Self-Invested Personal Pensions (SIPPS) give you more control over your pension investments and could potentially increase your returns too. But they might also come with greater risk and require you to take increased responsibility.
Could a SIPP be right for you?
What is a SIPP?
A SIPP is a Personal Pension, but one where you have flexibility over your investment choices. SIPPs can often be managed online, through portals managed by your SIPP provider, and allow you to keep track of where your money is invested and how it’s performing. You can also choose – and switch – the funds you are invested in.
A range of assets are available. Most SIPPs allow investment in Unit Trusts, Investment Trusts and commercial property to name but a few.
This added flexibility comes at a cost though and you may find that the charges for a SIPP are higher than for a ‘standard’ Personal Pension. But if you have experience in investing, or if your fund is large, a SIPP might be worth considering.
Types of SIPP
SIPPs are broadly split into ‘low’ and ‘high’ cost (although ‘hybrid’ or Insurance SIPPs are also available).
- A low-cost SIPP. Unsurprisingly, a low-cost SIPP is categorised by lower fees. You may not pay an Annual Management Charge (AMC) for example, but you will probably still be charged for dealing shares. It’s also likely that you won’t receive advice from your SIPP provider. A low-cost SIPP might be your best option if your pension fund is lower. A low-cost SIPP could be started with an initial investment as low as £5,000.
- A higher-cost, or ‘full’ SIPP, will have a wider choice of investments than its low-cost alternative. You’ll likely have to pay an AMC as well as set-up and trading charges, but the provider may offer advice on your investment choices, as well as (in some cases) administrative support from a specialist team.
The average investment in this type of SIPP is between £150,000 and £450,000. There may also be a minimum monthly contribution.
Why you might choose a SIPP
SIPPs aren’t right for everyone. But if any of the below apply to you, then a SIPP may be worth considering:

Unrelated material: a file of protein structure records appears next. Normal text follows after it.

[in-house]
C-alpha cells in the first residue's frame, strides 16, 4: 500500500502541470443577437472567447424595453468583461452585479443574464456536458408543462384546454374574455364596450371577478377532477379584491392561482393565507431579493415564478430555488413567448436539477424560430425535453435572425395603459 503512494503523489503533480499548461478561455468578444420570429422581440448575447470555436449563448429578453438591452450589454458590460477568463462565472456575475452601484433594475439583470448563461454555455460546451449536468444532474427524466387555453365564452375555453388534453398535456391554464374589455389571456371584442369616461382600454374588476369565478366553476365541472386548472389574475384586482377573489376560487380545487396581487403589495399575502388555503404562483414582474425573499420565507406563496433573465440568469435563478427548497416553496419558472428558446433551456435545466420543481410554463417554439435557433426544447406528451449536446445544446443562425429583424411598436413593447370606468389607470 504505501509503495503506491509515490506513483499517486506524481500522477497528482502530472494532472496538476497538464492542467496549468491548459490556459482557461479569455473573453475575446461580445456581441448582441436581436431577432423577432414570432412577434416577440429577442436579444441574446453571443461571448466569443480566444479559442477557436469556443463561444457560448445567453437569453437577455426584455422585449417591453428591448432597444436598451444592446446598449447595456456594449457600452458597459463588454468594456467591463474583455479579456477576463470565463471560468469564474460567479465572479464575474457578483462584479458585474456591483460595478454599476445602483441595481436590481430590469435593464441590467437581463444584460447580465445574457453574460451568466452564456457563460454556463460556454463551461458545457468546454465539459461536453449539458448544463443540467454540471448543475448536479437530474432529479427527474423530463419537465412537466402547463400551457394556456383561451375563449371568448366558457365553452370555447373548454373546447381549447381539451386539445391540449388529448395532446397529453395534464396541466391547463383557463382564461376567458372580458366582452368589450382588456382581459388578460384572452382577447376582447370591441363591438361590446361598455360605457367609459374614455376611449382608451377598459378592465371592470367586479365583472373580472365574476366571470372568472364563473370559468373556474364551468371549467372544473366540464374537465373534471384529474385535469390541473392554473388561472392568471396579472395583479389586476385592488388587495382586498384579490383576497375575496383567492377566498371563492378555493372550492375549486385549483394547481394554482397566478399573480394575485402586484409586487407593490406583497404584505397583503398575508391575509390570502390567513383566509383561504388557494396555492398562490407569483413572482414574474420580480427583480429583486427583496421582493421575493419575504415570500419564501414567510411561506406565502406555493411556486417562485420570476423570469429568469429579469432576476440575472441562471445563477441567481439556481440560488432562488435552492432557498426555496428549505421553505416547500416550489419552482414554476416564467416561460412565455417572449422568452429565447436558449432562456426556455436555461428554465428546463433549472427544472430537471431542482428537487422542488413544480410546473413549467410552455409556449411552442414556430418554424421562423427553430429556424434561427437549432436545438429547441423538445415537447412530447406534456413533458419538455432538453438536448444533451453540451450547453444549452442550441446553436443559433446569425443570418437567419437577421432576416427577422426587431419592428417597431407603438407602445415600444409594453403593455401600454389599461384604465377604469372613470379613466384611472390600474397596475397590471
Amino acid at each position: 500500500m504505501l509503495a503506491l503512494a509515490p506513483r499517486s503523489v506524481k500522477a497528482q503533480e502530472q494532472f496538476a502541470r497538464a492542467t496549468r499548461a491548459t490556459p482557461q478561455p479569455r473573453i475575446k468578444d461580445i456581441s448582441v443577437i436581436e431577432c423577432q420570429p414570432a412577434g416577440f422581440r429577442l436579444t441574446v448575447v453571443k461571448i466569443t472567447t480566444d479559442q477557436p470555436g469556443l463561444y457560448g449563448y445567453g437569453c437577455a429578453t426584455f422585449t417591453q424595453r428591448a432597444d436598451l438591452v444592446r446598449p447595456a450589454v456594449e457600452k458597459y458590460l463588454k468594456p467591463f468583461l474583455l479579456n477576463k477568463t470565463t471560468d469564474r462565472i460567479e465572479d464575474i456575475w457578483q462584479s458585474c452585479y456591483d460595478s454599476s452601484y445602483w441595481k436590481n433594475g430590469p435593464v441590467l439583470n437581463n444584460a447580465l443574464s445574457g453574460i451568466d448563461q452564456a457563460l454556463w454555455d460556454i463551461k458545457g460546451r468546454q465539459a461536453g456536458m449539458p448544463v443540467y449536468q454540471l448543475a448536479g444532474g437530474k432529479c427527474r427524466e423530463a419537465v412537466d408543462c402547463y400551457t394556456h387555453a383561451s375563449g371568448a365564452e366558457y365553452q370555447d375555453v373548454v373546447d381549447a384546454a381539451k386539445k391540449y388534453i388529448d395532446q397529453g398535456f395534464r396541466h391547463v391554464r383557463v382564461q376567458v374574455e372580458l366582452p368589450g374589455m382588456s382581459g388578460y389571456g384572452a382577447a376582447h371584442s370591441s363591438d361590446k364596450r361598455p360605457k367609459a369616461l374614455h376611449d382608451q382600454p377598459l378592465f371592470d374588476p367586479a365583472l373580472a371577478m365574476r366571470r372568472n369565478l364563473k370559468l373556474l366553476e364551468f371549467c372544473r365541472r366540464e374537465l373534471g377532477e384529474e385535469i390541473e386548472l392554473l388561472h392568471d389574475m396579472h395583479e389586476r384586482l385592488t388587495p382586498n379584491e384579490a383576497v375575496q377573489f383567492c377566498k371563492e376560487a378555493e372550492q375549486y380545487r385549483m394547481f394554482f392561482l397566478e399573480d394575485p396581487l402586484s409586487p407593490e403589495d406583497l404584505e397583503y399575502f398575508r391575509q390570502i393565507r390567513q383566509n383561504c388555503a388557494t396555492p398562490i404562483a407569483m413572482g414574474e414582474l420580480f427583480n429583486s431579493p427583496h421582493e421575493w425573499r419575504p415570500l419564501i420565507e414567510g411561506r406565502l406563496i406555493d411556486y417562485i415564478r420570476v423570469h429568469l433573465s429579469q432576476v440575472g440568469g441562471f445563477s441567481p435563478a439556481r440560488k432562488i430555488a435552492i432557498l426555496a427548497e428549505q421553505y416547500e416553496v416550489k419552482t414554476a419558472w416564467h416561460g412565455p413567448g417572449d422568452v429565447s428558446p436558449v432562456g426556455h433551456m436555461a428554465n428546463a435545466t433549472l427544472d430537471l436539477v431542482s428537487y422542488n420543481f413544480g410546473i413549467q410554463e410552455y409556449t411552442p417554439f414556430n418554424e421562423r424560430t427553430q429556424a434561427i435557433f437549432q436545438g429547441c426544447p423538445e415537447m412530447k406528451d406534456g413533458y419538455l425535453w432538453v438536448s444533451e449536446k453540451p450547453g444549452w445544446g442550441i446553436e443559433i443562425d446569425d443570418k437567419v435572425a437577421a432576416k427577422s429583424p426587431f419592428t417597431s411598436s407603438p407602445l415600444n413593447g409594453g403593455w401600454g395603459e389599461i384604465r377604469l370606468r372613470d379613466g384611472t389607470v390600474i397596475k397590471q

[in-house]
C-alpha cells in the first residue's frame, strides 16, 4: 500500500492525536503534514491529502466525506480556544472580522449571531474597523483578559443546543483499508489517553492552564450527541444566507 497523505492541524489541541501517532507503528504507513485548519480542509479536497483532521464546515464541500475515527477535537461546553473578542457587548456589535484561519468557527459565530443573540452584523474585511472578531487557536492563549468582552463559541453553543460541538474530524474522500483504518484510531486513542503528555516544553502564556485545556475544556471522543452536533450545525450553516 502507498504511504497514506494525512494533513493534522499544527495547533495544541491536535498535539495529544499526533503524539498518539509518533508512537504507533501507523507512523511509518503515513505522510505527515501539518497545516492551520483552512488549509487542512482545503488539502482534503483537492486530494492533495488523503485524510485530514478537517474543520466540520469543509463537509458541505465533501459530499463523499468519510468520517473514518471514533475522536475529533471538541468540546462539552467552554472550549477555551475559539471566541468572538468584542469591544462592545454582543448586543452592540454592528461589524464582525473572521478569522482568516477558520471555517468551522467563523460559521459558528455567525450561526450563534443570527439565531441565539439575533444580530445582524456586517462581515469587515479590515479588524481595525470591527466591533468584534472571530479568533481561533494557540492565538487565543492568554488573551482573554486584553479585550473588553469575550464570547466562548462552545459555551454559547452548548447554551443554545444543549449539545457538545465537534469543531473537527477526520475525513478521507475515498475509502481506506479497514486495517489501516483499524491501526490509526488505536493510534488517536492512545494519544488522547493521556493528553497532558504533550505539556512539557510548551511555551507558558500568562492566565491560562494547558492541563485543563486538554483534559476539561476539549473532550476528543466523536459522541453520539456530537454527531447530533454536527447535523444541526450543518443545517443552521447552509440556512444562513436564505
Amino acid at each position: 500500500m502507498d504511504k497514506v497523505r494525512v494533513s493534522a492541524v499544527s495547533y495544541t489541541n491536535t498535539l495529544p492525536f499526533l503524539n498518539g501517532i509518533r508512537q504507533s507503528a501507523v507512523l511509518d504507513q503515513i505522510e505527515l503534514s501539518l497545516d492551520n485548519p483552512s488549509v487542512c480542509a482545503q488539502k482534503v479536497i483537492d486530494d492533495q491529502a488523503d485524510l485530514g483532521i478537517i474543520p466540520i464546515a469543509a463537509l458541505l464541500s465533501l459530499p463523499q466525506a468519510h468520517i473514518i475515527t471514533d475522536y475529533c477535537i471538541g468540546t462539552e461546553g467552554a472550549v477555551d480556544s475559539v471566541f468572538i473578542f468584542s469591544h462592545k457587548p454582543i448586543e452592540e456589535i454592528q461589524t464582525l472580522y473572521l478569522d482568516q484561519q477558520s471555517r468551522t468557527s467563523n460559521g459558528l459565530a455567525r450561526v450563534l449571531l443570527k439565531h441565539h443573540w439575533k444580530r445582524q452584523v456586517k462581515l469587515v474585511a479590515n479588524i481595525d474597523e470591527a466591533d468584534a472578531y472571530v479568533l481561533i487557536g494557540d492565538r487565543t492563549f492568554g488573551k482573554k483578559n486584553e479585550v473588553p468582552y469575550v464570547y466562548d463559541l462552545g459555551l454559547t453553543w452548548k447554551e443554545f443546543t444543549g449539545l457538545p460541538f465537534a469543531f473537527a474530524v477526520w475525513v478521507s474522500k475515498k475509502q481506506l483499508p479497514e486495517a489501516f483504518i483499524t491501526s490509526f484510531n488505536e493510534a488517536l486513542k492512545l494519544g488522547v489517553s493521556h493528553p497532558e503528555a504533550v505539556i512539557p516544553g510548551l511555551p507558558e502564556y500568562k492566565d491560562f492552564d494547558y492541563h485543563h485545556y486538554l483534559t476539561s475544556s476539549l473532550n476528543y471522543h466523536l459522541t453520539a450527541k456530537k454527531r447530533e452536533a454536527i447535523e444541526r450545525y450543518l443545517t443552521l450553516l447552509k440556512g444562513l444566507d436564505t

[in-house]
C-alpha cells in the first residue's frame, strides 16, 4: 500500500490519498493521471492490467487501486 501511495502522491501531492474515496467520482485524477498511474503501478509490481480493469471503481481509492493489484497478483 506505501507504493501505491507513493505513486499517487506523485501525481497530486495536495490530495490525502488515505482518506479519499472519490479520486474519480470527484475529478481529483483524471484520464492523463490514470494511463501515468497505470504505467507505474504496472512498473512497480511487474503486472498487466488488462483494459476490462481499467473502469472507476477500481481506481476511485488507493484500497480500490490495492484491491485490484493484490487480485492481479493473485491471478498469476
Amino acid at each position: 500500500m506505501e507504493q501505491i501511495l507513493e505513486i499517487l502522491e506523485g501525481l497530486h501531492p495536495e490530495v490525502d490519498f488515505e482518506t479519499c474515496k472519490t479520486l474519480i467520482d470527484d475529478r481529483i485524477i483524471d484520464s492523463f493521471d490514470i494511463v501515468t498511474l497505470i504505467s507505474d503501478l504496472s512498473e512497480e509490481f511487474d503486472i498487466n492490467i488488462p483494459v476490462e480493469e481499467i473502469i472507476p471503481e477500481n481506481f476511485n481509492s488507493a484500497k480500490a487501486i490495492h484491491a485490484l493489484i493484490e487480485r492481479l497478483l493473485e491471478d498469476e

- You are comfortable with managing your own investments and making decisions from a wide range of investment choices.
- You have a larger pension pot that can cope with the added costs associated with a SIPP, or you intend to grow your pot significantly in the future through increased contributions.
- You already have an adviser making investment decisions on your behalf and will continue to grant you adviser control over your SIPP investment.
- You are looking to move all your individual pension pots into one place.
- You want to take advantage of Flexi-access drawdown – keeping your money invested once you retire whilst taking an income from it.
- You own a commercial property and want to take advantage of valuable tax relief.
Why a SIPP might not be right for you
There are many reasons why a SIPP might not be right for you:
- SIPPs can be more expensive than other types of Personal Pension. If your initial investment is relatively small, your potential returns could get eroded by charges.
- If you don’t have experience of investments – or do not have a financial adviser to aid you – SIPPs can prove complicated and may be time-consuming to manage.
- You should also be wary of higher-risk investment options available in a SIPP.
A SIPP is a great retirement savings option if you know your way around investments or have a financial adviser on hand to guide you. They can offer a number of different investment vehicles to suit most investors, but the charges you pay will be higher too, so you’ll want to consider the size of your ‘pot’ and think about the correct type of SIPP for you.
It’s also worth noting that you can have multiple types of pension. Having a SIPP doesn’t bar you from having a workplace pension or other forms of retirement savings.
It’s possible a combination of retirement savings options might work best for you.
Get in touch
If you’d like to discuss the possibility of taking out a SIPP, or would like to chat about anything connected to your current retirement or investment options, please get in touch. Please email firstname.lastname@example.org or call 0115 933 8433.
A pension is a long-term investment not normally accessible until age 55. The fund value may fluctuate and can go down, which would have an impact on the level of pension benefits available. Your pension income could also be affected by the interest rates at the time you take your benefits.